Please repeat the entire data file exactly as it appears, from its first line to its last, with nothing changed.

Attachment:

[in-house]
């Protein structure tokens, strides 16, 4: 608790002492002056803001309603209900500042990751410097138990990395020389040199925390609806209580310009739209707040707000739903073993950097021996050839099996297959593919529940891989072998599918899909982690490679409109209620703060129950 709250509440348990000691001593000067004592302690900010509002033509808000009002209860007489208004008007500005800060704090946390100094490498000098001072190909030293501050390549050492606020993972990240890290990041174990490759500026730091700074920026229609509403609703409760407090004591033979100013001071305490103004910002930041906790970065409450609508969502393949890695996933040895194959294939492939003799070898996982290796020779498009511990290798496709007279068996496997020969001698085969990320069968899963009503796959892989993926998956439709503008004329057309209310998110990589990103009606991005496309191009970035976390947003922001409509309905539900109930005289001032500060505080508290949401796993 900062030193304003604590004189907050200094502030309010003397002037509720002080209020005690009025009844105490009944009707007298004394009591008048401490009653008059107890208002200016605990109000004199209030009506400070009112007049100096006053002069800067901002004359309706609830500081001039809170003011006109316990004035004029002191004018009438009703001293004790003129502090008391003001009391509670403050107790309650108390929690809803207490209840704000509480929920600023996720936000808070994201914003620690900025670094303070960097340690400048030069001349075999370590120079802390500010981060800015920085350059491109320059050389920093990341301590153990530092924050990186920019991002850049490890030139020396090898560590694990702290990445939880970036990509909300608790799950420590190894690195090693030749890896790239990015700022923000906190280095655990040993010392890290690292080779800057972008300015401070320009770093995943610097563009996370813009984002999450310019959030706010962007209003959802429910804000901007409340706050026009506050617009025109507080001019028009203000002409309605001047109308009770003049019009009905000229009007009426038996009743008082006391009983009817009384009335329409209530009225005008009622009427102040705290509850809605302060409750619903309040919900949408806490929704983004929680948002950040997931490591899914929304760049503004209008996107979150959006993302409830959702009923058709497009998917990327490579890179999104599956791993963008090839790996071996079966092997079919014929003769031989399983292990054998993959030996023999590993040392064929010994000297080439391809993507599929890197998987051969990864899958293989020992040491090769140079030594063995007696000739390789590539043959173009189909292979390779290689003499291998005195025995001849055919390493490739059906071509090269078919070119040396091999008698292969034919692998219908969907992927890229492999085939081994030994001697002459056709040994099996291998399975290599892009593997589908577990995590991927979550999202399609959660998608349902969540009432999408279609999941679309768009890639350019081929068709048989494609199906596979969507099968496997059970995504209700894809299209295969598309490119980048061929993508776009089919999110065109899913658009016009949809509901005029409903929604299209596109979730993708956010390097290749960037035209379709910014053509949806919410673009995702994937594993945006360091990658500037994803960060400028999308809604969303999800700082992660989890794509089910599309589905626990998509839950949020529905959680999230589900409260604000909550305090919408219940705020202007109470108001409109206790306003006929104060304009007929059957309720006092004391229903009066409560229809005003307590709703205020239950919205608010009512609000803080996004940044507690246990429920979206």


[in-house]
């Protein structure tokens, strides 16, 4: 608790002492002056803001309603209900500042990751410097138990990395020389040199925390609806209580310009739209707040707000739903073993950097021996050839099996297959593919529940891989072998599918899909982690490679409109209620703060129950 709250509440348990000691001593000067004592302690900010509002033509808000009002209860007489208004008007500005800060704090946390100094490498000098001072190909030293501050390549050492606020993972990240890290990041174990490759500026730091700074920026229609509403609703409760407090004591033979100013001071305490103004910002930041906790970065409450609508969502393949890695996933040895194959294939492939003799070898996982290796020779498009511990290798496709007279068996496997020969001698085969990320069968899963009503796959892989993926998956439709503008004329057309209310998110990589990103009606991005496309191009970035976390947003922001409509309905539900109930005289001032500060505080508290949401796993 900062030193304003604590004189907050200094502030309010003397002037509720002080209020005690009025009844105490009944009707007298004394009591008048401490009653008059107890208002200016605990109000004199209030009506400070009112007049100096006053002069800067901002004359309706609830500081001039809170003011006109316990004035004029002191004018009438009703001293004790003129502090008391003001009391509670403050107790309650108390929690809803207490209840704000509480929920600023996720936000808070994201914003620690900025670094303070960097340690400048030069001349075999370590120079802390500010981060800015920085350059491109320059050389920093990341301590153990530092924050990186920019991002850049490890030139020396090898560590694990702290990445939880970036990509909300608790799950420590190894690195090693030749890896790239990015700022923000906190280095655990040993010392890290690292080779800057972008300015401070320009770093995943610097563009996370813009984002999450310019959030706010962007209003959802429910804000901007409340706050026009506050617009025109507080001019028009203000002409309605001047109308009770003049019009009905000229009007009426038996009743008082006391009983009817009384009335329409209530009225005008009622009427102040705290509850809605302060409750619903309040919900949408806490929704983004929680948002950040997931490591899914929304760049503004209008996107979150959006993302409830959702009923058709497009998917990327490579890179999104599956791993963008090839790996071996079966092997079919014929003769031989399983292990054998993959030996023999590993040392064929010994000297080439391809993507599929890197998987051969990864899958293989020992040491090769140079030594063995007696000739390789590539043959173009189909292979390779290689003499291998005195025995001849055919390493490739059906071509090269078919070119040396091999008698292969034919692998219908969907992927890229492999085939081994030994001697002459056709040994099996291998399975290599892009593997589908577990995590991927979550999202399609959660998608349902969540009432999408279609999941679309768009890639350019081929068709048989494609199906596979969507099968496997059970995504209700894809299209295969598309490119980048061929993508776009089919999110065109899913658009016009949809509901005029409903929604299209596109979730993708956010390097290749960037035209379709910014053509949806919410673009995702994937594993945006360091990658500037994803960060400028999308809604969303999800700082992660989890794509089910599309589905626990998509839950949020529905959680999230589900409260604000909550305090919408219940705020202007109470108001409109206790306003006929104060304009007929059957309720006092004391229903009066409560229809005003307590709703205020239950919205608010009512609000803080996004940044507690246990429920979206």